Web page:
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Neuron

Sweden
  • 90
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  • 92
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  • Why Did the Chicken Cross the World?

  • The Epic Saga of the Bird That Powers Civilization
  • By: Andrew Lawler
  • Narrated by: Dennis Holland
  • Length: 10 hrs and 47 mins
  • Unabridged
  • Overall
    4.5 out of 5 stars 109
  • Performance
    4.5 out of 5 stars 101
  • Story
    4.5 out of 5 stars 100

From ancient empires to modern economics, veteran journalist Andrew Lawler delivers a sweeping history of the animal that has been most crucial to the spread of civilization across the globe: the chicken. Queen Victoria was obsessed with it. Socrates' last words were about it. Charles Darwin and Louis Pasteur made their scientific breakthroughs using it. Catholic popes, African shamans, Chinese philosophers, and Muslim mystics praised it.

  • 4 out of 5 stars
  • Oddly organized, but stirring

  • By Shannon Carty on 06-11-16

Never imagined the volume of bird trivia

Overall
4 out of 5 stars
Performance
5 out of 5 stars
Story
5 out of 5 stars

Reviewed: 11-04-18

This is a book about chicken. One would think that it is hard to write a book entirely about chicken. And one would think it is impossible to write such a book that is also interesting. Wrong, and wrong again. This book takes you on an unexpected, occasionally thrilling journey.

The reader will learn about:
- The number of chicken in the world: More than twice as many chickens as humans.
- The ancestry of chicken: They are related to dinosaurs and have been a part of our diet since at least 1500bc.
- The use of chicken in medicine: Squeezing it and drinking the resulting fluids cures a fewer (or so people thought.
- The morphology of chickens penises (or lack thereof).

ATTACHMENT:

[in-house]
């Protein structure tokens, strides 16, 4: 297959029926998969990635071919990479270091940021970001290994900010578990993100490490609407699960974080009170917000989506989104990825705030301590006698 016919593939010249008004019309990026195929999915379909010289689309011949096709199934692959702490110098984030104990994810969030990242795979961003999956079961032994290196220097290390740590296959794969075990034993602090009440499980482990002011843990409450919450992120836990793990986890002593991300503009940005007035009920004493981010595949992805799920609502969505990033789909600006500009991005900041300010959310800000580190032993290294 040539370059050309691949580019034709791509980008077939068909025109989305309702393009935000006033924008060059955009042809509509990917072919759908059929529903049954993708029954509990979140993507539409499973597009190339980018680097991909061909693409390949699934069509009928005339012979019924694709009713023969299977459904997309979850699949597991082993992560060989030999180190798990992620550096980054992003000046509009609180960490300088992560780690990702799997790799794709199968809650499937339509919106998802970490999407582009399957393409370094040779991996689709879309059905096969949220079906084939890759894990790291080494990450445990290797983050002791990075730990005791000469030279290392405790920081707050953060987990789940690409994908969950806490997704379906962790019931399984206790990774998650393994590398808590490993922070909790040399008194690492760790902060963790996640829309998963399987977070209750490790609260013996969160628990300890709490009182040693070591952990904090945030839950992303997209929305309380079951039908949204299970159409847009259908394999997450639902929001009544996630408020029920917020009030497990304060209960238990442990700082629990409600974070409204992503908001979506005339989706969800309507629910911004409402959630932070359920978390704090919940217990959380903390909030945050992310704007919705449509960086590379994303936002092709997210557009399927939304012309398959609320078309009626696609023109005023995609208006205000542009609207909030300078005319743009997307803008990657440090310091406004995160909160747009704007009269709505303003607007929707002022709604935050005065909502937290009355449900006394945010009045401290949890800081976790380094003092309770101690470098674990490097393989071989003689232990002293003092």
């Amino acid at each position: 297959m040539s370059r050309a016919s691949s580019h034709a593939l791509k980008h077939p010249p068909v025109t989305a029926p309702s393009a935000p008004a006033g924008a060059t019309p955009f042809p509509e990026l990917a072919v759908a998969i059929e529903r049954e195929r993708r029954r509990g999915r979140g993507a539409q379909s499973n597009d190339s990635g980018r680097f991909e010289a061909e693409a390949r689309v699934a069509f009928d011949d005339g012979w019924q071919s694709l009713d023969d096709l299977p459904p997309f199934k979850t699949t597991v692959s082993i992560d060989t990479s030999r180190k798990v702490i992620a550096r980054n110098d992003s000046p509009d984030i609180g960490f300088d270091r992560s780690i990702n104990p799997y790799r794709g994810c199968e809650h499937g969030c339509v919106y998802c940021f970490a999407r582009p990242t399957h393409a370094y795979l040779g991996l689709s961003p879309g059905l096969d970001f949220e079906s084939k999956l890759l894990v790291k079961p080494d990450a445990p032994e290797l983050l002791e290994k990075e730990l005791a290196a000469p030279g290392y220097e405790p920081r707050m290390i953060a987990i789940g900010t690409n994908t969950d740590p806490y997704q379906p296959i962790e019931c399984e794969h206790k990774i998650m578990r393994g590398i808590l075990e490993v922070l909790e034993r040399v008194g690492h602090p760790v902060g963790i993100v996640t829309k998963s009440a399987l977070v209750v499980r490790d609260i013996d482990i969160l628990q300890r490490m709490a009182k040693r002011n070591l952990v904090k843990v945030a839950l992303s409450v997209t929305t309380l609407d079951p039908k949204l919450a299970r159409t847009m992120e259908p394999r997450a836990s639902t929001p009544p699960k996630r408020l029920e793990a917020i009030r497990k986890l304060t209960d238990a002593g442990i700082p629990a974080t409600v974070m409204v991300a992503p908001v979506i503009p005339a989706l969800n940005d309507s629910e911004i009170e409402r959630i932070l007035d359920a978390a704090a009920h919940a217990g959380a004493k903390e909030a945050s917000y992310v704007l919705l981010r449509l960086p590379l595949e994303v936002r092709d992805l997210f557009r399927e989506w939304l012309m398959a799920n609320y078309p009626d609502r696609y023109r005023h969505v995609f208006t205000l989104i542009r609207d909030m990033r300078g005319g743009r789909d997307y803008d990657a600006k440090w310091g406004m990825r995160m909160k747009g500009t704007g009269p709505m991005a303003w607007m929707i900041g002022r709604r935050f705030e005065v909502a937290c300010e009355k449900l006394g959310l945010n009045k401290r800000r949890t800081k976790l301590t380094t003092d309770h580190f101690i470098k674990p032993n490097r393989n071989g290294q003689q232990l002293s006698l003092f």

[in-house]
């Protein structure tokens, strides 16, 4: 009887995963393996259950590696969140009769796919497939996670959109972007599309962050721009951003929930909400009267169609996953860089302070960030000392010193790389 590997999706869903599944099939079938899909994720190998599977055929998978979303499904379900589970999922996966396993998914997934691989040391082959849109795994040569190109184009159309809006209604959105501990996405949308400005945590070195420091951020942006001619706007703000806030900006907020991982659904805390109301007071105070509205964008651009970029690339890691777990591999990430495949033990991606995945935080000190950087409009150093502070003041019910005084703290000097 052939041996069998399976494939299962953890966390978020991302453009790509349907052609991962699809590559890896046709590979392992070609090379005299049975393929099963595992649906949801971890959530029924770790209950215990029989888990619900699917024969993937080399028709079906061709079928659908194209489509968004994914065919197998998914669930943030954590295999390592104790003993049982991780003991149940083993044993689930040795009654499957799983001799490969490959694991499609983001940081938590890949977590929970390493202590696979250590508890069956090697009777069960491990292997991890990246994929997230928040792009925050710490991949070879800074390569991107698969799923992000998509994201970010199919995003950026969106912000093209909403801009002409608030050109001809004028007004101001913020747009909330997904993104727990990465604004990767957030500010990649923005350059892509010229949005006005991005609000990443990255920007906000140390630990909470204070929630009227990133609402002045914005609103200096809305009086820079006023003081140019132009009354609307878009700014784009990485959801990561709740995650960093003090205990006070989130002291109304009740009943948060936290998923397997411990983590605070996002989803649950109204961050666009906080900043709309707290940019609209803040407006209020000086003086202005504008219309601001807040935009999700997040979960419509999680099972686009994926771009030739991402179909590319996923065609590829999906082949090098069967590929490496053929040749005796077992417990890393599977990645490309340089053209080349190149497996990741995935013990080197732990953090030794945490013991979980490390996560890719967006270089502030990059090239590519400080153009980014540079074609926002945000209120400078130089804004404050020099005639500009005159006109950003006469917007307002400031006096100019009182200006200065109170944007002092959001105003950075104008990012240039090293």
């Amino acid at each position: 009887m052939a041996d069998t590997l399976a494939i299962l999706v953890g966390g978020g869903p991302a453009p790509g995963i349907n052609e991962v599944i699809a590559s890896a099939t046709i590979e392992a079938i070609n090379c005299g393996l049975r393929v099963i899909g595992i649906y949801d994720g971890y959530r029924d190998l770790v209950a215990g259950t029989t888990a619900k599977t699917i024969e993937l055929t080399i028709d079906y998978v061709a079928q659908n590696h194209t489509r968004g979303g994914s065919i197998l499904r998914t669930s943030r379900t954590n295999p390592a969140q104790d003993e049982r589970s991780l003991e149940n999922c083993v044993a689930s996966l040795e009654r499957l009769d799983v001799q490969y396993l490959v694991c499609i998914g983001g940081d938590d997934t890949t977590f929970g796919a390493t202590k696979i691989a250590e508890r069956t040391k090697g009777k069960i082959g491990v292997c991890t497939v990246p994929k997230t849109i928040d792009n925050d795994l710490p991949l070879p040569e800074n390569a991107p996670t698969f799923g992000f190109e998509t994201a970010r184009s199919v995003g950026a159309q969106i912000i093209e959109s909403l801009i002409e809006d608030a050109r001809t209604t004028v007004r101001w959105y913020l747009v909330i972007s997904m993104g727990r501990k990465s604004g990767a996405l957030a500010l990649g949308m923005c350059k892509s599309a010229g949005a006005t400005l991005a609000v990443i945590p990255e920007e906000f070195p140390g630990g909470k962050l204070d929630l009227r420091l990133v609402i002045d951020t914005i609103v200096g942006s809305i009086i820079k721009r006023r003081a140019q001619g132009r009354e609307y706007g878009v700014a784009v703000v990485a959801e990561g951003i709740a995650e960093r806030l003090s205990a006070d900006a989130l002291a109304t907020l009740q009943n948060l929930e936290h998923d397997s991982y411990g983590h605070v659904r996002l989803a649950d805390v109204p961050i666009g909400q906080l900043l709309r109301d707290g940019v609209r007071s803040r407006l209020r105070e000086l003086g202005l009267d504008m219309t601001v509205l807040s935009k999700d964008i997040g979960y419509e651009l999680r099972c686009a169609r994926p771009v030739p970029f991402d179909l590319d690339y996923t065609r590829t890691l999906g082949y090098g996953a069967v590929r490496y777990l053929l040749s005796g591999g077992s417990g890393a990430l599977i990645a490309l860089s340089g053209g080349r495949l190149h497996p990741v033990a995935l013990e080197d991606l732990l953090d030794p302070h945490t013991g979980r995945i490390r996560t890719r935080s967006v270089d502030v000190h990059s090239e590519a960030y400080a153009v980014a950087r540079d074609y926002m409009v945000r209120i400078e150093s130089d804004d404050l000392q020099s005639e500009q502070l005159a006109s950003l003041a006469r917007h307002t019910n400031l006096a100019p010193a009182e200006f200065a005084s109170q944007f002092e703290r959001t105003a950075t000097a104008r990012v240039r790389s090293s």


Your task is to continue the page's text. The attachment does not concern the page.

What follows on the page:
- The role of chicken in ancient Greece: Socrates last words were about penises.
- Cockfighting: Still a very big sport in some countries.
- The intelligence of chicken (they are smarter than you think).
- And how much chicken we eat (crazy amounts).

If you are at all into chicken then this book is certain to be a smash hit. If you eat chicken occasionally and think chickens are ‘fine’, then this book will still be a hit. Even the reader who has never thought about this bird is likely to enjoy this book.

  • The Spy and the Traitor

  • By: Ben MacIntyre
  • Narrated by: Ben Macintyre
  • Length: 14 hrs and 32 mins
  • Unabridged
  • Overall
    5 out of 5 stars 38
  • Performance
    5 out of 5 stars 34
  • Story
    5 out of 5 stars 34

On a warm July evening in 1985, a middle-aged man stood on the pavement of a busy avenue in the heart of Moscow, holding a plastic carrier bag. In his grey suit and tie, he looked like any other Soviet citizen. The bag alone was mildly conspicuous, printed with the red logo of Safeway, the British supermarket. The man was a spy. A senior KGB officer, for more than a decade he had supplied his British spymasters with a stream of priceless secrets from deep within the Soviet intelligence machine. No spy had done more to damage the KGB. The Safeway bag was a signal: to activate his escape plan to be smuggled out of Soviet Russia.

  • 5 out of 5 stars
  • Brilliant Audio Book

  • By Anonymous User on 12-07-18

Leave a beer capsule under the bench in the park

Overall
5 out of 5 stars
Performance
5 out of 5 stars
Story
5 out of 5 stars

Reviewed: 10-18-18

This book is as good as it gets when it comes to spy stories. It starts out strong – diving straight into the story – and then it just keeps going. I can be a drifter, but it was impossible to drift away while reading this book. It keeps the reader engaged at all times.

The protagonist is Oleg Gordievsky. A real person! Indeed, an actual former KGB spy who defected and joined MI6, becoming one of the most important spies in the cold war. If you like the show “The Americans” then you are almost guaranteed to enjoy this book as well. I particularly appreciated the descriptions of how spies communicate with one another. It can go something like this: If spy X leaves an orange peel under the right side of a bench in the southwest corner of some park, then that means that someone is onto him. But if instead, he leaves a blue chalk mark on a light pole on street Y in SOHO, that means that he wants to meet.